As governments around the world assessed the damage done by Wikileaks's Afghanistan war logs, thoughts also turned to a lonely US Army private, who goes by the screen-name bradass87, currently behind bars in Kuwait.
Bradley Manning, 22, was serving as an army intelligence analyst in Baghdad when he was taken into custody by military police in May this year and transferred to Kuwait. Charges against him were filed this month and, if they stick, he could face 52 years in prison.
That Manning and Wikileaks are acquainted has been well established. Manning is charged with providing Wikileaks with a US military video of a raid in Iraq in July 2007 showing the gunning down of civilians, including two Reuters journalists. The charges currently filed against him stem from him disseminating that video.
Julian Assange, the founder of Wikileaks, said he was ready to help fund a civilian defence Manning might launch to fight those charges. As to whether he was the source for the new trove of documents, Assange noted: "There's no allegation, as far as we can determine, that this material is connected to Mr Manning."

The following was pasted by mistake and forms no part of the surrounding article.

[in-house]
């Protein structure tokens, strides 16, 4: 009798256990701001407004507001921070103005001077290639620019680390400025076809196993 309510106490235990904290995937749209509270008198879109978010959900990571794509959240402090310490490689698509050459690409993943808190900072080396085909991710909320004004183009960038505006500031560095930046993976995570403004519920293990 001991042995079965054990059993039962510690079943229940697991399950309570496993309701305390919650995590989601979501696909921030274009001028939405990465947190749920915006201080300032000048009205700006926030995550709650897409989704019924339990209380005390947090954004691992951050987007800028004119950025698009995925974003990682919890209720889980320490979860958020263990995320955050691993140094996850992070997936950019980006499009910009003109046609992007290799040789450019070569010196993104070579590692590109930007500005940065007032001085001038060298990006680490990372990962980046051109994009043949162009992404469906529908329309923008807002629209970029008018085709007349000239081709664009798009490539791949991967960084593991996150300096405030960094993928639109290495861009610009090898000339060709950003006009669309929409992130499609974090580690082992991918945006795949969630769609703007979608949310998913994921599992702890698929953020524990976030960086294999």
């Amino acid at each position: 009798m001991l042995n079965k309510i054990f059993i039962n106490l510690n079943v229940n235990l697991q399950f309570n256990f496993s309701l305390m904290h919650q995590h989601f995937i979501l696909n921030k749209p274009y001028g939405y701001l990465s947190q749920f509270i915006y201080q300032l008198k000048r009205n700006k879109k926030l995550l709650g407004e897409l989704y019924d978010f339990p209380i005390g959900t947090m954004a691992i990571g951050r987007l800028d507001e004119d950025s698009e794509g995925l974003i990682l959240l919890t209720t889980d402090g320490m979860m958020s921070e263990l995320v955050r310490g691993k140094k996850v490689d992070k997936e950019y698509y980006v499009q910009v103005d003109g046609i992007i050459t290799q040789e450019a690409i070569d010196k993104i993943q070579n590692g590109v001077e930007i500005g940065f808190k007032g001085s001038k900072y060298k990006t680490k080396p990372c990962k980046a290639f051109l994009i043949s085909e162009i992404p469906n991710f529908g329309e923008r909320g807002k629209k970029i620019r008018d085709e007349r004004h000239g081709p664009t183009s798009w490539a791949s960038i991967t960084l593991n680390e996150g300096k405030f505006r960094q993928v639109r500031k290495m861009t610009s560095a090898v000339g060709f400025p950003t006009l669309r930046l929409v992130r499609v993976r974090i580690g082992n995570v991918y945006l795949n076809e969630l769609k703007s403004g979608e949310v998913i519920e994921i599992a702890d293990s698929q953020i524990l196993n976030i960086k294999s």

If Manning was the source, he might have got away with it had he not struck up a cyber-relationship with Adrian Lamo, a convicted hacker in California, who reported their contact to the Pentagon.
If Lamo thought he was doing the nation a service by exposing Manning, there was apparently little he could do about Wikileaks. It "has acted in a tremendously irresponsible fashion", Lamo said yesterday. "They took advantage of systems that were put into place for the purpose of intelligence sharing, for the purpose of making sure that all elements of national security both at home and abroad had access to the information they needed in order to do their job."
Lamo contended Manning could not have done it all alone. But Manning, we learn, had sufficient guile to see that while the military had banned all personnel from using zip drives and other storage devices that might be used to download sensitive material, they had not included CD-Roms. So, he would slip in discs that he pretended were Lady Gaga albums and even reportedly lipsynched her songs as he downloaded the secret material.
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